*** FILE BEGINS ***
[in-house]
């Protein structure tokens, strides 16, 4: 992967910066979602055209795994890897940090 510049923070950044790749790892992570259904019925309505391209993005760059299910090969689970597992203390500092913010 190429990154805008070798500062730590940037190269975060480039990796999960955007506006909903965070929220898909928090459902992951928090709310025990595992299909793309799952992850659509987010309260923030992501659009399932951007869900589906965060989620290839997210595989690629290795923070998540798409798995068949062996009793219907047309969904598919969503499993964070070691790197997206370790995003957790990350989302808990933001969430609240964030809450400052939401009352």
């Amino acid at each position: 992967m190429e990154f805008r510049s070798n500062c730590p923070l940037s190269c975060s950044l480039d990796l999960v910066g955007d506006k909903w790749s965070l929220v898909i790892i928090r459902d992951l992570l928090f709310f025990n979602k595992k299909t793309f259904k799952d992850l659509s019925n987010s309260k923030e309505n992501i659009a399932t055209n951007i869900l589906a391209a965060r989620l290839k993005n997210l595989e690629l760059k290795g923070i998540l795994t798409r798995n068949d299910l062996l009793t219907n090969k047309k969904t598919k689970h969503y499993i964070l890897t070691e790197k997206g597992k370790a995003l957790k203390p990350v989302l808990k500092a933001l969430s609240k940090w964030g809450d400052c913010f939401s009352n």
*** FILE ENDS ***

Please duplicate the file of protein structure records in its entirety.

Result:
[in-house]
């Protein structure tokens, strides 16, 4: 992967910066979602055209795994890897940090 510049923070950044790749790892992570259904019925309505391209993005760059299910090969689970597992203390500092913010 190429990154805008070798500062730590940037190269975060480039990796999960955007506006909903965070929220898909928090459902992951928090709310025990595992299909793309799952992850659509987010309260923030992501659009399932951007869900589906965060989620290839997210595989690629290795923070998540798409798995068949062996009793219907047309969904598919969503499993964070070691790197997206370790995003957790990350989302808990933001969430609240964030809450400052939401009352």
């Amino acid at each position: 992967m190429e990154f805008r510049s070798n500062c730590p923070l940037s190269c975060s950044l480039d990796l999960v910066g955007d506006k909903w790749s965070l929220v898909i790892i928090r459902d992951l992570l928090f709310f025990n979602k595992k299909t793309f259904k799952d992850l659509s019925n987010s309260k923030e309505n992501i659009a399932t055209n951007i869900l589906a391209a965060r989620l290839k993005n997210l595989e690629l760059k290795g923070i998540l795994t798409r798995n068949d299910l062996l009793t219907n090969k047309k969904t598919k689970h969503y499993i964070l890897t070691e790197k997206g597992k370790a995003l957790k203390p990350v989302l808990k500092a933001l969430s609240k940090w964030g809450d400052c913010f939401s009352n």